“Ms. Taylor’s daughters” give moving tribute during dedication of SJE auditorium

Dr. Jane Hursey speaks while Reagan Taylor (left) and Kristen Taylor Nicholson hold a print of the sign Hursey made outside St. Johns Elementary after the passing of Principal Jean Taylor in 2016. Photo by Melissa Rollins

By Melissa Rollins, Editor, editor@newsandpress.net

It may have been a few years since Jean Taylor walked the halls of St. Johns Elementary School (SJE) but it is clear hearing from to those who knew her that spirit will not be forgotten. On February 19, the Darlington County School District Board of Education dedicated the auditorium at SJE in Taylor’s memory. During the program, her three daughters, current SJE Principal Dr. Karen Kinloch and assistant superintendent for Human Resources, Dr. Jane Hursey, spoke about Taylor and the legacy she left. Taylor was named principal at SJE in 1991 and served in that position until she passed away in 2016.

Reagan Taylor told those gathered for the dedication that even though her mom is gone, the values she instilled still influence her daughters everyday.

“Mama was beyond proud of St. John’s, her school, her teachers, her staff, her kids,” Reagan said. “Although she is no longer with us, our relationship with her has continued. She is still part of our decision-making, we all know what she would say or do because we know her so well. We know how humbled and grateful she would be to be to receive this honor.”

Being a Taylor often meant that no matter where she went, someone knew her mother.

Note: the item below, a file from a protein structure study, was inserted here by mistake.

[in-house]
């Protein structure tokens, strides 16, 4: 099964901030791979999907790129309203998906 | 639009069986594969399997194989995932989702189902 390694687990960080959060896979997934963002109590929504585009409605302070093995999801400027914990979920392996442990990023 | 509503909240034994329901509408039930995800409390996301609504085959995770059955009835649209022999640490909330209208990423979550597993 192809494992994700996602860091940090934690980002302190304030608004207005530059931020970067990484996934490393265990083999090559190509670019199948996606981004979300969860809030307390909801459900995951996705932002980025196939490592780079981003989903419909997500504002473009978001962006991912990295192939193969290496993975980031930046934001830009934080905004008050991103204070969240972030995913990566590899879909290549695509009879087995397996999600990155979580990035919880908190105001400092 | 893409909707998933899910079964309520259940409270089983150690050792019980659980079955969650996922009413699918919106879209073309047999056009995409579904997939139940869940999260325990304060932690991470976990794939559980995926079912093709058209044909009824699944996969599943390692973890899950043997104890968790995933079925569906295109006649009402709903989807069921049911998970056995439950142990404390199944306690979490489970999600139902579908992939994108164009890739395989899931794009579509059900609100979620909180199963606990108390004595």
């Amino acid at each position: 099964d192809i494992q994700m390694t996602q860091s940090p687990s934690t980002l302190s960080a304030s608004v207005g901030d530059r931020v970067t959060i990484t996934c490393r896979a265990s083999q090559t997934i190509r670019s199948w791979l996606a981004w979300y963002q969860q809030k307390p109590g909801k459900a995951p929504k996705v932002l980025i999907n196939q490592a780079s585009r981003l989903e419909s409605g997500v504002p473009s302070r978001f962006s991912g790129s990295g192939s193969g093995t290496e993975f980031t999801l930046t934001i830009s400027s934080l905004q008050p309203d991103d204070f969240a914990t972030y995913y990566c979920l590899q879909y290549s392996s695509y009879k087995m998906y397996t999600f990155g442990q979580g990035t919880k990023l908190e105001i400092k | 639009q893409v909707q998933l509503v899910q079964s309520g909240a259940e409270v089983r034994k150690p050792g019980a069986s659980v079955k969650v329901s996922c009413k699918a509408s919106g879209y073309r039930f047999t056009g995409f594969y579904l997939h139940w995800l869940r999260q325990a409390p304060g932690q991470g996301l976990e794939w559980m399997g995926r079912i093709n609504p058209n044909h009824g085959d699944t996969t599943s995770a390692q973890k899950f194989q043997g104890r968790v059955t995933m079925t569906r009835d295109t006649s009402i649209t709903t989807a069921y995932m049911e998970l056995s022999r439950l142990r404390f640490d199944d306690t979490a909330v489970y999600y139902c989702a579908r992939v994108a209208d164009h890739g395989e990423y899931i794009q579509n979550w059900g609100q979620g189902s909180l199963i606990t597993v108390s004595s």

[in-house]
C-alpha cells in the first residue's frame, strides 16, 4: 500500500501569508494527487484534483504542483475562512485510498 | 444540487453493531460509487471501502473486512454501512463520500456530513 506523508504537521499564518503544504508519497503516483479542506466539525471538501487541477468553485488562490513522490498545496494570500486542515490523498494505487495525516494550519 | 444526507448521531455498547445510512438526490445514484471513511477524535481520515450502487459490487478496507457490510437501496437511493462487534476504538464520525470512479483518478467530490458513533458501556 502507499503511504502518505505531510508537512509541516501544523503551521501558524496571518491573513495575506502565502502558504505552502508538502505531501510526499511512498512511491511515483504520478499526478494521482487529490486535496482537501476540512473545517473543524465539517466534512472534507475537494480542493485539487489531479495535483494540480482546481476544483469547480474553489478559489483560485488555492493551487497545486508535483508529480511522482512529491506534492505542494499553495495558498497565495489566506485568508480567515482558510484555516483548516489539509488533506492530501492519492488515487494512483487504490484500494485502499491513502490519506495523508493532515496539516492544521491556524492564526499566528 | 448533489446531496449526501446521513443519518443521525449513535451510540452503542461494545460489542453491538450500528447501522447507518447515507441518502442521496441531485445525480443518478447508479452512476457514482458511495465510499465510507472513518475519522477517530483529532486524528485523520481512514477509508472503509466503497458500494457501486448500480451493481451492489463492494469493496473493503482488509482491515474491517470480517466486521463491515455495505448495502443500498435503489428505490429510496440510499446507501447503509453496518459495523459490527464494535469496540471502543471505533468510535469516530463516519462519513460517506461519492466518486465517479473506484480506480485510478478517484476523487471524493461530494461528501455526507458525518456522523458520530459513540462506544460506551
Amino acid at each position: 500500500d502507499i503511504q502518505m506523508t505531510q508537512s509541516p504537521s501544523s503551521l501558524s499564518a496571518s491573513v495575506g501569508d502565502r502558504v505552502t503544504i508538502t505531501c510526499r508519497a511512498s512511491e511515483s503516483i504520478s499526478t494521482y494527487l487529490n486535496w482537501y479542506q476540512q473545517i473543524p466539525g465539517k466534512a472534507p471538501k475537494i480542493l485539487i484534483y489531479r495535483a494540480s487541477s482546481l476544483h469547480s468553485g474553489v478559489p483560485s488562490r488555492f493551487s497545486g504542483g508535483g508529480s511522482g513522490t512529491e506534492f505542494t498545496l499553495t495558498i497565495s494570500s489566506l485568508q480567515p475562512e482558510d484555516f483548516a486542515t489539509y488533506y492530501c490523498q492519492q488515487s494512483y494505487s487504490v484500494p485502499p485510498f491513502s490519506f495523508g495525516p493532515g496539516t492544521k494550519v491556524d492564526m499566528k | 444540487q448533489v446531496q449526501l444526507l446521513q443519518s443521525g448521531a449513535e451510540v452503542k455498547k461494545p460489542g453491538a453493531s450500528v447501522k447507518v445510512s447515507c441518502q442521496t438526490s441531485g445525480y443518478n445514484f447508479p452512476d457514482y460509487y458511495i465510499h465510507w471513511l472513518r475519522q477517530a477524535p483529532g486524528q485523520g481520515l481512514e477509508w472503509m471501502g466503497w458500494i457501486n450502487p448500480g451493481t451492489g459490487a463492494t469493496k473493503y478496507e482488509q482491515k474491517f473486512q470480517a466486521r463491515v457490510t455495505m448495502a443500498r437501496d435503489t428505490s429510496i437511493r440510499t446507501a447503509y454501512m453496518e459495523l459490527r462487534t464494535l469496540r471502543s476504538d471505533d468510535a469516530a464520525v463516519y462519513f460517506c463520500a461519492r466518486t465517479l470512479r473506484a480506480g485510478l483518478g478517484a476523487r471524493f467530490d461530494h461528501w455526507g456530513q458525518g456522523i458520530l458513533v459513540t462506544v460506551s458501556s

“Growing up, the three of us were typical referred to as “Ms. Taylor’s daughters”, a phrase that’s been said many different ways, with various tones and inflections, sometimes as questions, sometimes as a statement,” Reagan said. “But today, it is a title we wear proudly.”

Kristen Taylor Nicholson said that the dedication her mother had for SJE meant that she and her sisters always knew what was going on at the school.

“Mama spent so many waking hours here, as a student, a teacher, assistant principal and as the longest-serving principal for 25 years; she loved this school,” Kristen said. “It became part of our daily vocabulary. My sisters and I were students here and we never lost that connection because it was always a part of our mom’s day. So we knew of the daily progress, the opportunities, the achievements.”

The auditorium that was being named in her honor was a shining example of Taylor’s love for the school.

“One of the highlights was the renovation of this auditorium,” Kristen said. “It made her so proud that there was a dedicated space for student assemblies and graduations that upheld the historical charm of this school. She loved that this auditorium carried on the 200-year history of the school the oldest, as she would remind you, operating elementary school in the district and in the state. Incidentally, it happens to be the year that St. John’s will be celebrating the bicentennial. Our mother was beyond proud to be part of SJE’s tradition of excellence for 50 years as a student and as an educator. Now, she will remain a part of the building that she helped build.”

Keri Taylor said that though her mother only had three biological children, there are countless others who she claimed as her kids.

“While there are only three of us born to her, there are thousands that she thought of as her children,” Keri said. “Growing up as one of the three, we each know what it was like to be in town, or better yet, out of town, and run into one of her students. Although she hadn’t seen this person in years, she would call them by name, tell us how he or she was part of the SJE family, what they wore on their first day of school and would then ask about their parents, calling them by name too. Her love for this community spread far beyond the walls of this school. That is her enduring legacy. This dedication means so much to us and would have meant so much to her. We hope this community will remember her name as she remembered theirs.”

Video of the ceremony can be found online at newsandpress.net

Author: Duane Childers

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